[abbreviation, ‘End Of File’]
1. [techspeak] The out-of-band value returned by C's sequential character-input functions (and their equivalents in other environments) when end of file has been reached. This value is usually -1 under C libraries postdating V6 Unix, but was originally 0. DOS hackers think EOF is ^Z, and a few Amiga hackers think it's ^\.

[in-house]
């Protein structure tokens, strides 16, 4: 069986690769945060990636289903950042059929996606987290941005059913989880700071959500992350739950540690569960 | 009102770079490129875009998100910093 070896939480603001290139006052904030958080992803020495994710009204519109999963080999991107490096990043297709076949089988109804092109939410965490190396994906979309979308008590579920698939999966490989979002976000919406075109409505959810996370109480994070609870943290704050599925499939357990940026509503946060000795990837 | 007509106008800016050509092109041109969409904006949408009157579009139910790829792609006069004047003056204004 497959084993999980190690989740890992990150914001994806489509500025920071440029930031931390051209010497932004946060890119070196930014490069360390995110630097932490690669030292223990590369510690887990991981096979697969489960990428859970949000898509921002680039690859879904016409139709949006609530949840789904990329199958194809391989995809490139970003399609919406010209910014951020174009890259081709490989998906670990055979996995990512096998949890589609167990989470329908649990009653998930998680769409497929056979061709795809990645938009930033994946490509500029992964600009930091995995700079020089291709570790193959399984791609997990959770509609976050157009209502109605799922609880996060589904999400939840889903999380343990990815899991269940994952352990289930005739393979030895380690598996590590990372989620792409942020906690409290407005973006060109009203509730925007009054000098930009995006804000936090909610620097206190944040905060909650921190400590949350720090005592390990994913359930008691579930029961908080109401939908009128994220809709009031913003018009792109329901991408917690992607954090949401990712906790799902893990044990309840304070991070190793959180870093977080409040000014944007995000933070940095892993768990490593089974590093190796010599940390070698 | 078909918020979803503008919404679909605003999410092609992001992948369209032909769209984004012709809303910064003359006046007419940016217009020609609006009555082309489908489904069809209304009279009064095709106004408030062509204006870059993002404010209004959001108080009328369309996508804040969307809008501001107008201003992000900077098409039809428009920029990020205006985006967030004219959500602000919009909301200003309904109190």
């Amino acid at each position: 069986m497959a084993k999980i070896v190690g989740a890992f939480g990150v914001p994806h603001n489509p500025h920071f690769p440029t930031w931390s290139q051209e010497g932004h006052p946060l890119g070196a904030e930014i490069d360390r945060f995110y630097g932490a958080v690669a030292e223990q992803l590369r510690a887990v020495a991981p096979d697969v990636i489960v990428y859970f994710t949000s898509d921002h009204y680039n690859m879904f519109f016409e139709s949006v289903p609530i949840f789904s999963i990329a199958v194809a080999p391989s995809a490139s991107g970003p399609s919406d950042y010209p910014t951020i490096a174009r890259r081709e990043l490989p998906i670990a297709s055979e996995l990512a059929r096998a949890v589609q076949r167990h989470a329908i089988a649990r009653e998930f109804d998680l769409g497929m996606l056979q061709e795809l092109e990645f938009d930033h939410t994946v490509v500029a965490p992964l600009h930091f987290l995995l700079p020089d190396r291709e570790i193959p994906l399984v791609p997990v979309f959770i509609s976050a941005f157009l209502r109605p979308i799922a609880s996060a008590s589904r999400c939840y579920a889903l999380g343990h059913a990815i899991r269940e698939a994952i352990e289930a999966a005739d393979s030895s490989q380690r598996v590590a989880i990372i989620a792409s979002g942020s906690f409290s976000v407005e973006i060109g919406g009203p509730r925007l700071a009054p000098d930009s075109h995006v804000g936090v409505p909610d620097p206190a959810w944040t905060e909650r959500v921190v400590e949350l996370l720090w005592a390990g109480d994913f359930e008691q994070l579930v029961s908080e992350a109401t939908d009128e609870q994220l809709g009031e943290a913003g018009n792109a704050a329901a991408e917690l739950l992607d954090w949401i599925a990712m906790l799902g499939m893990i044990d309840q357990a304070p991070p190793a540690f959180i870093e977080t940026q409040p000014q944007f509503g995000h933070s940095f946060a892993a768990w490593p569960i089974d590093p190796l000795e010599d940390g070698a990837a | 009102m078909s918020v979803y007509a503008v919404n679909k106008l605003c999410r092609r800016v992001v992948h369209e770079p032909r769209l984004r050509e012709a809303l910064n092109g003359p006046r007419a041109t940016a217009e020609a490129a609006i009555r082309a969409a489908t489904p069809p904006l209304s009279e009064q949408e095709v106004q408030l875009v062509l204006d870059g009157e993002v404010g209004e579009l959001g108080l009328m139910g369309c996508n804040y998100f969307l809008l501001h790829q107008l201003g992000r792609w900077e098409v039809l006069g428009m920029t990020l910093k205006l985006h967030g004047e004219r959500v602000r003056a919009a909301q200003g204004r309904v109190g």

2. [Unix] The keyboard character (usually control-D, the ASCII EOT (End Of Transmission) character) that is mapped by the terminal driver into an end-of-file condition.
3. Used by extension in non-computer contexts when a human is doing something that can be modeled as a sequential read and can't go further. “Yeah, I looked for a list of 360 mnemonics to post as a joke, but I hit EOF pretty fast; all the library had was a JCL manual.” See also EOL.